The most important event was the discovery of a method for making ultramarine in 1826. The French Society for the Encouragement of National Industry offered a reward of 6,000 francs in 1824 to anyone who could develop ultramarine at an affordable price.
The Toulouse chemist Jean-Baptiste Guimet was awarded the prize two years later when he showed that ultramarine could be made by heating china clay, soda, charcoal, sand and sulphur in a furnace. This meant that there was no longer any need to depend on the natural source, and ultramarine became a relatively cheap commercial pigment (known as French ultramarine, as it was first mass-produced in Paris).
In the 1950s, synthetic ultramarine became the origin of what is claimed to be the world’s most beautiful blue. Invented by the French artist Yves Klein in association with a Parisian paint manufacturer, Edouard Adam, International Klein Blue is an achievement of modern chemistry.
Klein was troubled by how pigments lost their richness when they were mixed with a liquid binder to make a paint. With Adam’s help, he was able to deduce that a synthetic resin, mixed with organic solvents, would retain its vibrant pattern in the dry paint layer. In 1957, Klein showcased his new blue to the world with a series of monochrome paintings, and in 1960 he patented his invention.
The Birth of Colour Blue IELTS Exam Questions
You can go through the below listed solved questions from this passage:
Ques: Go through the following notes that have been made about the type of blue mentioned in the reading passage above. Match each description with the type of blue.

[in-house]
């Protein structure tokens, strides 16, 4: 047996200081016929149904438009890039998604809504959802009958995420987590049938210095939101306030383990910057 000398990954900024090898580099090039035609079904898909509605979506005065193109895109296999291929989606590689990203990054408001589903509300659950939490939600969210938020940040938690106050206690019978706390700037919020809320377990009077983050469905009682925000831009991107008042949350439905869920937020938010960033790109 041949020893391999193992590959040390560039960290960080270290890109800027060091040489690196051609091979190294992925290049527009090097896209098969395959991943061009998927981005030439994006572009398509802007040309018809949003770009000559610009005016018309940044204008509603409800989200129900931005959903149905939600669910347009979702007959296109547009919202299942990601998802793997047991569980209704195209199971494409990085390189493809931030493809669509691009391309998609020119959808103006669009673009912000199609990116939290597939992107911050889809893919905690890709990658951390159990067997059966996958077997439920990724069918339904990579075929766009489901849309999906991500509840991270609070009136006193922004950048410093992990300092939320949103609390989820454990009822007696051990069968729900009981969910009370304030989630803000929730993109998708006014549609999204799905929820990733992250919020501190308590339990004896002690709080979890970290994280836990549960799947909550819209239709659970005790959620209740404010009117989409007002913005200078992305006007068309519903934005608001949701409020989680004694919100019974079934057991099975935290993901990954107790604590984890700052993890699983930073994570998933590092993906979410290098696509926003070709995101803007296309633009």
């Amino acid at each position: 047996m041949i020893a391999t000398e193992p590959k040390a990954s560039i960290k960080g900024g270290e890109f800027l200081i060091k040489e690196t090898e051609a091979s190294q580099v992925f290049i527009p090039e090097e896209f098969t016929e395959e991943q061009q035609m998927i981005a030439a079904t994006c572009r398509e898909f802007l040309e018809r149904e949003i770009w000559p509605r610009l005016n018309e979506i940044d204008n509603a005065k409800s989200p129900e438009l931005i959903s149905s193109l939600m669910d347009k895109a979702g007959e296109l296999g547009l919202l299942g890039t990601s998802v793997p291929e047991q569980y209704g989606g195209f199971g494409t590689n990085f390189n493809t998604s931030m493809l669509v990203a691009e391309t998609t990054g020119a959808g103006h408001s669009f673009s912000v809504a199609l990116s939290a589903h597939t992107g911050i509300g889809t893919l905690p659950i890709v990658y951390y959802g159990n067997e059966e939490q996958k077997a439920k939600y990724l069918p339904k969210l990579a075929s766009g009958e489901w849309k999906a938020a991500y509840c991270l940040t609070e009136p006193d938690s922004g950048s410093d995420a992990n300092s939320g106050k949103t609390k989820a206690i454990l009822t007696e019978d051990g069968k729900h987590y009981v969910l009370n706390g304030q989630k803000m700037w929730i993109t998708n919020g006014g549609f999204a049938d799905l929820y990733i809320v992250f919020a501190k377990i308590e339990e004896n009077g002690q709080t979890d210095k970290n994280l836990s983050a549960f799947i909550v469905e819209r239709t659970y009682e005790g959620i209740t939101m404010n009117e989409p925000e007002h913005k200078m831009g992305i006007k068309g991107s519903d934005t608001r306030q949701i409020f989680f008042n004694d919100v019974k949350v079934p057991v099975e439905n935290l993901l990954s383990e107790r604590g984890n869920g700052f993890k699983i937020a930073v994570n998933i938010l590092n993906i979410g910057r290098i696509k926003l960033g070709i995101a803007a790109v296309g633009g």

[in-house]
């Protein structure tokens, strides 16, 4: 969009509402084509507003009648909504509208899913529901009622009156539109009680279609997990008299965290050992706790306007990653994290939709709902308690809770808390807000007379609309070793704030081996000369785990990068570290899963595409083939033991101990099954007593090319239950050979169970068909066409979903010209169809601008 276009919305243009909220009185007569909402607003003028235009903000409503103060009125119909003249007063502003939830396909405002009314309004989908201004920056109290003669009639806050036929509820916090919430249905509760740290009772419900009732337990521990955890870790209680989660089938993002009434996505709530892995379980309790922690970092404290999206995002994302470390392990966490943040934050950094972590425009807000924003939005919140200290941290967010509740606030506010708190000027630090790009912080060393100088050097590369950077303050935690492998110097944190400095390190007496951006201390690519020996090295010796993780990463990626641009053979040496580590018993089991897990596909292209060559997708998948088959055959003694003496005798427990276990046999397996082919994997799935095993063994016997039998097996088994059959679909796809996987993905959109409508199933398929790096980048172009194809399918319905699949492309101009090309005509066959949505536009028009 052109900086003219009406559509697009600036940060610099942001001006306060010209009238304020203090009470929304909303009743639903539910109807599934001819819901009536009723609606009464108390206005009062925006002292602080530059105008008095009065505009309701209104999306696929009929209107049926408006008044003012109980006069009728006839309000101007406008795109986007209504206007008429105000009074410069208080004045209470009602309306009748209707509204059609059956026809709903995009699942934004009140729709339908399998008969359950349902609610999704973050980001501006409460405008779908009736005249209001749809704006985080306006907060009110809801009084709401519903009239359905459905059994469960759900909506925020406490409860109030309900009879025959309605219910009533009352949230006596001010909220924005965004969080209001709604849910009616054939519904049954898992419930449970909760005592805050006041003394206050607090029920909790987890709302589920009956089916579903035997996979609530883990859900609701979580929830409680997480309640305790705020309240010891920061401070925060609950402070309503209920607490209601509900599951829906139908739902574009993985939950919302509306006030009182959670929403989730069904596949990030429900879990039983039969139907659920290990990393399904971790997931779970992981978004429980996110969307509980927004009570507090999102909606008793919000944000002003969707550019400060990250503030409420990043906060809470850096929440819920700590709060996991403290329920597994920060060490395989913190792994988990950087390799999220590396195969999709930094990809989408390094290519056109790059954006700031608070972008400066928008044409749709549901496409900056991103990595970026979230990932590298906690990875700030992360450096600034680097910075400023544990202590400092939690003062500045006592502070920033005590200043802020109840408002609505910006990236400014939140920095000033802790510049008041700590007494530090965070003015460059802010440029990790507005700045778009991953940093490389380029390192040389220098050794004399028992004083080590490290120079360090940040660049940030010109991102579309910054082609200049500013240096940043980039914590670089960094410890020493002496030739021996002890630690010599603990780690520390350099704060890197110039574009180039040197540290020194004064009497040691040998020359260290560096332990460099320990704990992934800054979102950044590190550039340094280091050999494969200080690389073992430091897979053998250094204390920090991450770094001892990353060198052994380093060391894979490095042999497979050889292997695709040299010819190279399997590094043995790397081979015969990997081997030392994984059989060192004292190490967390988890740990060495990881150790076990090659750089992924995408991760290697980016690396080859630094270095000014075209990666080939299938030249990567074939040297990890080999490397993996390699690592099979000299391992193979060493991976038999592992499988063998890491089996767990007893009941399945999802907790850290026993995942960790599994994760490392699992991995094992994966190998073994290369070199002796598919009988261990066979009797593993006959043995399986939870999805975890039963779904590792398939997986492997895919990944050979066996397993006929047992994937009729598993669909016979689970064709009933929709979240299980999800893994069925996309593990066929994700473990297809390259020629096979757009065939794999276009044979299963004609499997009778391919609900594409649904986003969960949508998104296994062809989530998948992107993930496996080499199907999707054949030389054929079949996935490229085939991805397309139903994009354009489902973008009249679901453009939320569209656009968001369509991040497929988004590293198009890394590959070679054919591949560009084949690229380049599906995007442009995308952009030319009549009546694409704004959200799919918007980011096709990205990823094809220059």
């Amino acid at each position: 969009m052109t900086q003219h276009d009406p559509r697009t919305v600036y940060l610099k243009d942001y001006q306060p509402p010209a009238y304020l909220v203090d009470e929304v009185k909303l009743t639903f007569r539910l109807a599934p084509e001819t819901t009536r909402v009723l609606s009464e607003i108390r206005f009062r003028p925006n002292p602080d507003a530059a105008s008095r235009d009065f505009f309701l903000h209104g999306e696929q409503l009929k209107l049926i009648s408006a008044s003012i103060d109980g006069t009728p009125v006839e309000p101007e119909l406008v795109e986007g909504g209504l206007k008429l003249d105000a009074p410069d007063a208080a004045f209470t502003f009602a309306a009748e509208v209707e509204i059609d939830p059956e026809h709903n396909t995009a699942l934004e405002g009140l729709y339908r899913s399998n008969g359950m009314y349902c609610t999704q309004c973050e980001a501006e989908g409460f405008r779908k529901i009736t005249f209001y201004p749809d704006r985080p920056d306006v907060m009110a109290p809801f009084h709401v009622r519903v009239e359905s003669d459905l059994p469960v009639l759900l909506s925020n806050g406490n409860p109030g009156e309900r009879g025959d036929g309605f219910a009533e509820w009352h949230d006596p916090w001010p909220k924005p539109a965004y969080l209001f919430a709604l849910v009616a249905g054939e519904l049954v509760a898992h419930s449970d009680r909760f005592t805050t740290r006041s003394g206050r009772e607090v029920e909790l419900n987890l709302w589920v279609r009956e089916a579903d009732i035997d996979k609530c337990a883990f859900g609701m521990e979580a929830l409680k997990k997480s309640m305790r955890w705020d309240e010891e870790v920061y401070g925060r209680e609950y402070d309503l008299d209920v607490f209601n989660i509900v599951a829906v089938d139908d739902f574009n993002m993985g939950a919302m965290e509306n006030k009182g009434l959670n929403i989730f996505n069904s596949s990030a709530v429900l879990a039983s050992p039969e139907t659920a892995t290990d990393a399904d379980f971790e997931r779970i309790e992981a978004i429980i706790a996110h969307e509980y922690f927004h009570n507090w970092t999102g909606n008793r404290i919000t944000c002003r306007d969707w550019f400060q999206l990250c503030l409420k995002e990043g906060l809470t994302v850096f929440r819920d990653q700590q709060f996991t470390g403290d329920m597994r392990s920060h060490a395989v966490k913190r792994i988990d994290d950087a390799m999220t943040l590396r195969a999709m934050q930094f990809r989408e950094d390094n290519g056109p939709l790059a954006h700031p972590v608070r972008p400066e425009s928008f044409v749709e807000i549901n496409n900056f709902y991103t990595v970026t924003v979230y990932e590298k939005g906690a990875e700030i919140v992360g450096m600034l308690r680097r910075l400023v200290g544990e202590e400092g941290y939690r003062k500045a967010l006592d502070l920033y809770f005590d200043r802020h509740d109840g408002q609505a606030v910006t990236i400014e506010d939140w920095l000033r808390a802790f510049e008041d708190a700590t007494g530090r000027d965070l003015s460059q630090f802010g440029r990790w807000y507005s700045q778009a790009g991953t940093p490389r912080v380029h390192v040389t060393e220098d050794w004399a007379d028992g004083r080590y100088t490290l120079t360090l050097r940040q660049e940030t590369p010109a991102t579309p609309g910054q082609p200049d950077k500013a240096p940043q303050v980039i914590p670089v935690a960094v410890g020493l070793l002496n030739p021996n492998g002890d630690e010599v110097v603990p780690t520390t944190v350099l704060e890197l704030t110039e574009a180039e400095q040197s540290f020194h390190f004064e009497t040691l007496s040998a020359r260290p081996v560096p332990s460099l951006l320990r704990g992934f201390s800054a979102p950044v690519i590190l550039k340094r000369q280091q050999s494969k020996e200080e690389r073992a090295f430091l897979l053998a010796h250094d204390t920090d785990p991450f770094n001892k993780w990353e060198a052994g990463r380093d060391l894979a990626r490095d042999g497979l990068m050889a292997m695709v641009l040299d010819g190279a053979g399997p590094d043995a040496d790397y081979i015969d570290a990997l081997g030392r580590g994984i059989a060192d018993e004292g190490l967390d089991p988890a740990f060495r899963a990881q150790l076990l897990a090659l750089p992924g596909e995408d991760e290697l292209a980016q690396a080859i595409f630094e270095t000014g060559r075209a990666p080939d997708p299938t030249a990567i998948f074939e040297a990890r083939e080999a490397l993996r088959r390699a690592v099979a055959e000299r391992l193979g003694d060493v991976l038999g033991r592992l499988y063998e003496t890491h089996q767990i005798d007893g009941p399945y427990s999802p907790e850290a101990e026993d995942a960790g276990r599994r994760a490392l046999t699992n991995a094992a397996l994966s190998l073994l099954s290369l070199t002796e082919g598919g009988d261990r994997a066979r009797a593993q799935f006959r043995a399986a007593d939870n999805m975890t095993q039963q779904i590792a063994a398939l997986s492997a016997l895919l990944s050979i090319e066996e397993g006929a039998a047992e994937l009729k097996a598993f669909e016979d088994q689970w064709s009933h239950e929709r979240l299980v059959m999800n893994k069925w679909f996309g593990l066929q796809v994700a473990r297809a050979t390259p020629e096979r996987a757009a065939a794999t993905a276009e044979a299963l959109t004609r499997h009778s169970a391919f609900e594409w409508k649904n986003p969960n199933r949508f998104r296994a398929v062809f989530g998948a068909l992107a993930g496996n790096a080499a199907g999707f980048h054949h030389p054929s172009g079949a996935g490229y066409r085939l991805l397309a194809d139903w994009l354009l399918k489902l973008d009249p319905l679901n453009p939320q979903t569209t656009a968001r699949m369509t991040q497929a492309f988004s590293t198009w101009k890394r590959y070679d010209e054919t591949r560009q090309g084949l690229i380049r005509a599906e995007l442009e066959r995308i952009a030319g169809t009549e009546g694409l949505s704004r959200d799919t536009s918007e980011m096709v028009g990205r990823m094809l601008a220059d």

Types of Blue
An Egyptian blue
B Maya blue
D Prussian blue
E Cobalt blue
F French ultramarine
G International Klein Blue
- Derived from a scarce natural resource.
- Specially designed to retain its depth of colour when used in paint.
- Was cheap to produce but had limited appeal for artists.
- Made using a technique that is not yet fully understood.
- Thought to have been produced during another manufacturing process.
- Came to be manufactured inexpensively in large quantities.
( Ans: 1 – C, 2 – G, 3 – D, 4 – B, 5 – A, 6 – F)
Tips To Prepare For IELTS General Training Reading Practice Test
Try to Develop Skills of Each Type of Questions in Reading
14 different questions types are asked in the reading section and there is a different strategy to solve each question. In some questions, you will find the answers instantly while in other things might not be that simple.
Skim and Scan
You should be able to skim through the passages with ease in order to do well in the IELTS reading section. Doing this will give you a general idea of what the content is about. You should be able to do it in 2 to 3 minutes. You should underline any keywords that you see during this time.
Try to Develop Your Speed Reading Skills
Since you have only 60 minutes to complete the section, your speed reading skill will be tested extensively. This will help you find answers quickly.
Don’t Try to Understand the Complete Passage
You just need to locate answers. Most questions in the reading test will test your ability to find specific information in the passage.
Locate Key Words
Each question in the reading section will contain keywords that will help you locate some specific information in the passage and will help you spot the correct answer. Some examples of keywords are names, numbers, dates, places etc.
In this article, you have read a passage similar to what was previously asked in the IELTS exam. This might have helped you understand how you should attempt to solve the questions given in the reading section. You can also refer to the answers in the section. You can also develop your skills as mentioned above. Practice a lot of samples before you attempt the IELTS exam.